We are the largest therapeutic apheresis provider in the U.S., working with more than 450 hospitals and providing over 30,000 treatments.
Our services include:
Apheresis is the process of removing whole blood from a patient or donor and separating the blood into its components (plasma, white blood cells, platelets, and red blood cells). This is typically accomplished using a centrifuge device that spins the whole blood so that it separates. Once separated, the desired component is then removed, and the rest of the whole blood is reinfused back into the patient or donor. The most commonly known apheresis procedure is plasma or platelet donation, where parts of the blood are collected from a healthy donor and used for patients requiring transfusions in the hospital.
Therapeutic apheresis is performed on patients with a variety of medical disorders. It may be prescribed to remove harmful substances or cells in the blood which contribute to these disorders. In the list below you will find the most common diagnoses where therapeutic apheresis treatment is used.
- Thrombotic Thrombocytopenic Purpura (TTP)
- Guillain-Barre Syndrome (GBS)
- Myasthenia gravis
- Autoimmune polyneuropathies
- Waldenstrom’s macroglobulinemia
- Goodpasture’s syndrome
- Rapidly progressive glomerulonephritis
- Sickle cell disease
- Pulmonary renal syndrome
There are several types of apheresis therapies and many have become a common treatment modalities.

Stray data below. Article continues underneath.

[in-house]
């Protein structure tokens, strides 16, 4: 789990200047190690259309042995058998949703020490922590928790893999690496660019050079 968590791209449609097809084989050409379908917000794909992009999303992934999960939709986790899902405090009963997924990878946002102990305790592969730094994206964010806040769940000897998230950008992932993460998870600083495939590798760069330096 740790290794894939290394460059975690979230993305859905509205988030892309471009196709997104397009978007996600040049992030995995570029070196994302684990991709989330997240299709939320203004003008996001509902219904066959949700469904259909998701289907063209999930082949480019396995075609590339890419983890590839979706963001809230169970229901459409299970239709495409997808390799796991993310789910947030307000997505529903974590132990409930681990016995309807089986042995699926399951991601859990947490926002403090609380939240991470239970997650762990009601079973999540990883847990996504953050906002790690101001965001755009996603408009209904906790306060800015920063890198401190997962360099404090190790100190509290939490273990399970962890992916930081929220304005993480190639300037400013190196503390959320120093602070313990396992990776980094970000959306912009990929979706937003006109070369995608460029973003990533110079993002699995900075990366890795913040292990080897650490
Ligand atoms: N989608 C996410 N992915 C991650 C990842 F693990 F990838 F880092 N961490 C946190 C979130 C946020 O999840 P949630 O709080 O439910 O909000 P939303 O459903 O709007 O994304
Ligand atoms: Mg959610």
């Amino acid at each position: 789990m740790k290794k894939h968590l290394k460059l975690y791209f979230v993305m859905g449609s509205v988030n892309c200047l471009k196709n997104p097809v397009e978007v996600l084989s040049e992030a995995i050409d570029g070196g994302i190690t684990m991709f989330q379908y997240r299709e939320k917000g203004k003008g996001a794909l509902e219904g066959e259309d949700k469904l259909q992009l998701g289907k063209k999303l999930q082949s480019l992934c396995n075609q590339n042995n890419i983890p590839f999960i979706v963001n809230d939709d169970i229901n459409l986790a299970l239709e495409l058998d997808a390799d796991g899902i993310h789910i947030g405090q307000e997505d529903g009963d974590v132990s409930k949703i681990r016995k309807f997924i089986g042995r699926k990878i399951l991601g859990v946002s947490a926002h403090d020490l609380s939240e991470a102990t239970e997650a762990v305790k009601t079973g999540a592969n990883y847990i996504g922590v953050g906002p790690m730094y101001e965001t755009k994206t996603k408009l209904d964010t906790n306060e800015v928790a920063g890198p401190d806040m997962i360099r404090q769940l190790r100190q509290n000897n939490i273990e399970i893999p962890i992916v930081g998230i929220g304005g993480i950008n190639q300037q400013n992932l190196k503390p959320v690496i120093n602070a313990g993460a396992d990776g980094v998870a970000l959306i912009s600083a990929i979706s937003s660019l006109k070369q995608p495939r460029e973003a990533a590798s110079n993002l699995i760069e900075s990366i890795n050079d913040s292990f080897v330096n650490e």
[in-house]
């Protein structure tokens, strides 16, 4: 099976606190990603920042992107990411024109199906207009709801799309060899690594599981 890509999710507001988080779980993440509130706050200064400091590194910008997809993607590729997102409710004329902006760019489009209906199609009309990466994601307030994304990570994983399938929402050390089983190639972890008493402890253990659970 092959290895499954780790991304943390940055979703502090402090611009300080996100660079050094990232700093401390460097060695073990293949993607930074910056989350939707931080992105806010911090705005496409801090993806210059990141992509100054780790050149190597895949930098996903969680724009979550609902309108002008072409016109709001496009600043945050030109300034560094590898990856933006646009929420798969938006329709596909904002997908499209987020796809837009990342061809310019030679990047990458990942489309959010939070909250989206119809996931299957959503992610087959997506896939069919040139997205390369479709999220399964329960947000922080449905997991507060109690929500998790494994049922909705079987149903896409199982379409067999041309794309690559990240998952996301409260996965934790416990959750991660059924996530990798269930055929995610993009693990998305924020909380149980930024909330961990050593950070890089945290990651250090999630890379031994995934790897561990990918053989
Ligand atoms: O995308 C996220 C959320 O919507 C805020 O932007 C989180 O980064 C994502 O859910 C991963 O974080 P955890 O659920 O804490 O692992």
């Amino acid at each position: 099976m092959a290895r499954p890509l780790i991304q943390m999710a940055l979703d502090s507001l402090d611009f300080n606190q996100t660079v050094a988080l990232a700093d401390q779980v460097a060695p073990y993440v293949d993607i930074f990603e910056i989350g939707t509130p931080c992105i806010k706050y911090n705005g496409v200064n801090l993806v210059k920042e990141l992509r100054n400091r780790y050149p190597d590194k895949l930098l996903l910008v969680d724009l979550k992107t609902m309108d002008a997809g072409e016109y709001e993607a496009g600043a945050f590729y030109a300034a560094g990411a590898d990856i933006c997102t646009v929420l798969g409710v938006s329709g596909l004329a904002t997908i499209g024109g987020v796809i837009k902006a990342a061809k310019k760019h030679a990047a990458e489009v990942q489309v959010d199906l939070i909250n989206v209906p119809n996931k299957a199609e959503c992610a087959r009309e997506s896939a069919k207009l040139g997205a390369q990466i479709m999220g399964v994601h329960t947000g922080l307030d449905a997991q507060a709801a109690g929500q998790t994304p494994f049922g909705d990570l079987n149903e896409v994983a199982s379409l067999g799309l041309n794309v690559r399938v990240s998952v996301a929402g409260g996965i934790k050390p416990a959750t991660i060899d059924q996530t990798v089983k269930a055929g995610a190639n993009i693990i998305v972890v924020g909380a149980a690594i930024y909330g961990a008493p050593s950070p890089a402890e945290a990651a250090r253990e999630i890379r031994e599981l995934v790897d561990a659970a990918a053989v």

- Therapeutic plasma exchange: The removal of plasma from the blood, which may require replacement with another donor plasma or albumin
- Leukocytapheresis: The removal of white blood cells
- Thrombocytapheresis: The removal of platelets
- Red blood cell exchange: The removal of red blood cells which are “exchanged” or replaced by donor red blood cells
- LDL apheresis: The removal of LDL cholesterol from the blood
- Peripheral stem cell collection: The collection of stems cells from the blood stream versus bone marrow for reinfusion, clinical research, or personalized vaccines
- Photopheresis: The removal of a patient's white blood cells which are treated with a photosensitizing agent and ultraviolet light, then reinfused back into the patient
Therapeutic apheresis procedures can be performed in both the hospital (inpatient) and outpatient setting, depending on the condition. Blood tests are usually performed prior to the procedure, with the therapy itself taking anywhere from 2-4 hours. Your healthcare team will prepare you for what to expect from the therapeutic apheresis treatment when it is prescribed.